For 628 reviews, this critic has graded:
  • 47% higher than the average critic
  • 1% same as the average critic
  • 52% lower than the average critic
On average, this critic grades 4 points higher than other critics. (0-100 point scale)

David Denby's Scores

  • Movies
  • TV
Average review score: 66
Highest review score: 100 Farewell
Lowest review score: 10 Wild Wild West
Score distribution:
  1. Negative: 47 out of 628
628 movie reviews
    • 69 Metascore
    • 70 David Denby
    One may be horrified by these two, or laugh at them, but both horror and laughter give way to amazement at the human talent for survival.
    • 69 Metascore
    • 80 David Denby
    The plot, with its matched, escalating acts of revenge, may be a contrivance, but within that contrivance Changing Lanes plays earnest and well. [6 May 2002, p. 138]
    • The New Yorker
    • 68 Metascore
    • 80 David Denby
    Observant and true. The pleasure of it lies not in its emotions, which are distinctly on the tepid side, but in the intimacy of its reporting. [28 July 2003, p.94]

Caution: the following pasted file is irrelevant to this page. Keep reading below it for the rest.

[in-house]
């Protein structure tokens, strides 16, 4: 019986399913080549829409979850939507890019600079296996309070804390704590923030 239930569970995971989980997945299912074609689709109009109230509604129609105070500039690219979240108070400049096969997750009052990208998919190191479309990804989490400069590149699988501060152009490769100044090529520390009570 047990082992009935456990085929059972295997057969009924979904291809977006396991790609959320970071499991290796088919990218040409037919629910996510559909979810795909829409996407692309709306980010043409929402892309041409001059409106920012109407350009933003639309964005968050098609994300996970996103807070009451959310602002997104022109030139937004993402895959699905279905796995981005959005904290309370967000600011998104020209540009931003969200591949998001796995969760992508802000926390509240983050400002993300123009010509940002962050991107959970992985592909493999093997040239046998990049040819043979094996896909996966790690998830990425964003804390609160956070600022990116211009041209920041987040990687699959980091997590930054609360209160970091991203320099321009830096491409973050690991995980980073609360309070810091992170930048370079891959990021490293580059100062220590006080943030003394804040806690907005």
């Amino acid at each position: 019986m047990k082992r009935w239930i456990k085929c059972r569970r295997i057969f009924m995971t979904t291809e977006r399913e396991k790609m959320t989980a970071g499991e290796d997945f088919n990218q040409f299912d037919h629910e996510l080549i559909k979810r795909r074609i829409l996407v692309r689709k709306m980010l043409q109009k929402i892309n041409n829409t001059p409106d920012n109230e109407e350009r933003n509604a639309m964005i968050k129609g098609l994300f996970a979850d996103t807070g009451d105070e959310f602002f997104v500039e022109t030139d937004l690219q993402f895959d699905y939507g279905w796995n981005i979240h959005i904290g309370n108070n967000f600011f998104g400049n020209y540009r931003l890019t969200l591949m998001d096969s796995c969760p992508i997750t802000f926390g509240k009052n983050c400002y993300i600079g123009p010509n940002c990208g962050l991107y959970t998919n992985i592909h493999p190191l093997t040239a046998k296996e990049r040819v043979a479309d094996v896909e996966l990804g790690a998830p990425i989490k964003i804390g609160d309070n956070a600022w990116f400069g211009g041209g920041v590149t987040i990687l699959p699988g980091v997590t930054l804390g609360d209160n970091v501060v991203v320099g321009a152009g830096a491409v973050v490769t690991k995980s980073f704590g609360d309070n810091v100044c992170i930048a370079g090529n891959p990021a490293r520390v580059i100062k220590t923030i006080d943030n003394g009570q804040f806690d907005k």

• The New Yorker
    • 68 Metascore
    • 70 David Denby
    A genial, messy comedy of marital discord and mismatched lovers.
    • 68 Metascore
    • 80 David Denby
    Ayer should have dropped the movie-within-a-movie, which is confusing in an unproductive way -- we share the men's point of view without it. [24 Sept. 2012, p. 98]
    • The New Yorker
    • 68 Metascore
    • 70 David Denby
    Goodbye, Lenin! is often drab--the color is washed out, the lighting flat. Yet the movie is sweetly enjoyable as a sardonic elegy for a dream that went bust. [8 March 2004, p. 92]
    • The New Yorker
    • 68 Metascore
    • 70 David Denby
    Ends with a burst of movie-ish mayhem, and then a burst of sentiment, but when Brewer, Howard, and Ludacris stick to the bitter texture of South Memphis failure and success they produce a modest regional portrait that could become a classic of its kind.
    • 68 Metascore
    • 90 David Denby
    Compliance is a small movie, but it provides insight into large and frightening events, like the voluntary participation of civilians in the terrible crimes of the last century.
    • 68 Metascore
    • 70 David Denby